Torre's fate might not be decided until next week

Torre's fate might not be decided until next week

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NEW YORK - Deciding Joe Torre's fate might take the New York Yankees longer than their playoff run.

Meetings on the manager's future won't start until Friday at the earliest and might not even begin until next week. Even the site of the sessions hasn't been definitely set, although they probably will take place at the team's spring training complex in Tampa, Fla.

New York was eliminated Monday by the Cleveland Indians, the Yankees' third straight exit in the first round. Owner George Steinbrenner's flight home to Tampa on Tuesday was delayed by weather, and he didn't arrive until late. He was not seen at Legends Field on Wednesday.

Since Steinbrenner said last weekend that he didn't think Torre would remain if the Yankees failed to advance, players have urged the 77-year-old owner to retain the manager who helped New York overcome a 21-29 start and reach the playoffs for the 13th straight year.

"I don't feel good about it,'' closer Mariano Rivera said Wednesday in the Yankees' box-filled clubhouse. "I don't see why they're even thinking (about letting Torre go). I wish he's back, definitely. If you ask me what I would want, I want him back.''

Rivera, a major key during the team's run of four titles from 1996-2000, is eligible to become a free agent. He said the decision on Torre will be part of his decision.

"It might do a lot of it,'' he said. "I mean, I've been with Joe for so many years, and the kind of person he has been for me and for my teammates, it's been great. The thing is that I don't see why they have to put him in this position.''

Rivera plans to speak with Torre soon.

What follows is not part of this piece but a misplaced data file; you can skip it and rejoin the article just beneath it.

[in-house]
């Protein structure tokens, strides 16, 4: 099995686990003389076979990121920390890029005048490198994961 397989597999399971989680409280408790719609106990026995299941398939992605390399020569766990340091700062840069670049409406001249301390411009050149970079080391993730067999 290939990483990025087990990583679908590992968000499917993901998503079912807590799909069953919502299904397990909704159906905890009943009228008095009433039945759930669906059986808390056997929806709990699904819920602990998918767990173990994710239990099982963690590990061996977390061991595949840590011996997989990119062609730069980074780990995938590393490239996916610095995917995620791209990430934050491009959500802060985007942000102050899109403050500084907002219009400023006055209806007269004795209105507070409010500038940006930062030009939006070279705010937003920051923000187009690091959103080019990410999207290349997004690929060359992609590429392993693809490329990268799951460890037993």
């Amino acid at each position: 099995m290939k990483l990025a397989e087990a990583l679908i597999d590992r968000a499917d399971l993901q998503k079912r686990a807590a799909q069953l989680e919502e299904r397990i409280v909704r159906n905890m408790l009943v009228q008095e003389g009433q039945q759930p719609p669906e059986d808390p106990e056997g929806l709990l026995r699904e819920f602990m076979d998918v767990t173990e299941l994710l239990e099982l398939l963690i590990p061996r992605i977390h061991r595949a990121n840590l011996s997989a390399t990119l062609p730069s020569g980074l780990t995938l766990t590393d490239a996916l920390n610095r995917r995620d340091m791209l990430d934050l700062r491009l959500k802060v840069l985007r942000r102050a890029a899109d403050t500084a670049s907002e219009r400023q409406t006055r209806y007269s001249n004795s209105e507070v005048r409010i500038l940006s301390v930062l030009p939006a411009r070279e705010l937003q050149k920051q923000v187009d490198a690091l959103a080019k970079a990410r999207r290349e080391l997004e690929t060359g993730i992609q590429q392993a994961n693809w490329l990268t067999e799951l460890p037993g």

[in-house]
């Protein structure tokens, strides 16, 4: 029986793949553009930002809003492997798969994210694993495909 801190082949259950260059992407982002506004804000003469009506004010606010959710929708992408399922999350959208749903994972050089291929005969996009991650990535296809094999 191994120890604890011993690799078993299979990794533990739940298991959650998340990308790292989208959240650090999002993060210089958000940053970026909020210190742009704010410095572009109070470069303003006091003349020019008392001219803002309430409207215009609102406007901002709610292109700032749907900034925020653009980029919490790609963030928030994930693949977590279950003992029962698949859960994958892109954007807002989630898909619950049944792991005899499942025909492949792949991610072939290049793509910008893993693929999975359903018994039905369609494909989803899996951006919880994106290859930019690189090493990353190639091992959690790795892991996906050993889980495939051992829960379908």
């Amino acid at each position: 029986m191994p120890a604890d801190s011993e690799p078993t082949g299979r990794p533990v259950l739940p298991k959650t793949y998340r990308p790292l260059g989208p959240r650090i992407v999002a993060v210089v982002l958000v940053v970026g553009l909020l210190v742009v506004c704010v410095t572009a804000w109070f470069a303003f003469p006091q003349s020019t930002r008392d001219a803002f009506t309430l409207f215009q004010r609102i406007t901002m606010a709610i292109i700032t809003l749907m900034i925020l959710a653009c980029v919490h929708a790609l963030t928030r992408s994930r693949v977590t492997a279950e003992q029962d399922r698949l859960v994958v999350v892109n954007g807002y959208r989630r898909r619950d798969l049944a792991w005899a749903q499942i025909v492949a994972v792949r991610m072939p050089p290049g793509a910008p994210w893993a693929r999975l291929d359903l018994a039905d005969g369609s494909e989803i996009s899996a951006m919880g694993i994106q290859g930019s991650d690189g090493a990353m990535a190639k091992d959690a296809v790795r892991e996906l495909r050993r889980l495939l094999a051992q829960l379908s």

"I'm an optimist, so hopefully nothing happens and he stays here,'' Rivera said.

Bench coach Don Mattingly is viewed as the likely favorite to succeed Torre if there is a change, with broadcaster Joe Girardi and St. Louis manager Tony La Russa also possibilities.

"I love Joe. Joe's unbelievable,'' said outfielder Shelley Duncan, back at the ballpark for the second straight day. "Everybody on this team will tell you the same thing. He really cares about us as people.''

Duncan's father, Dave, is La Russa's longtime pitching coach.

"I don't know what Tony's going to do,'' Duncan said. "Right now the Cardinals are a mess. They don't have a GM. I just really try to stay away from the rumors with Tony and my dad.''

Rookie Joba Chamberlain was more noncommittal than most of his teammates.

"You have to understand that that's part of the game,'' Chamberlain said. "I haven't been here too long, but I understand what goes on. My point of view doesn't really matter.''

The Yankees briefly barred reporters from some New York papers from entering the stadium on Wednesday until their photographers left the area by Torre's house in suburban Harrison, team spokesman Jason Zillo said.

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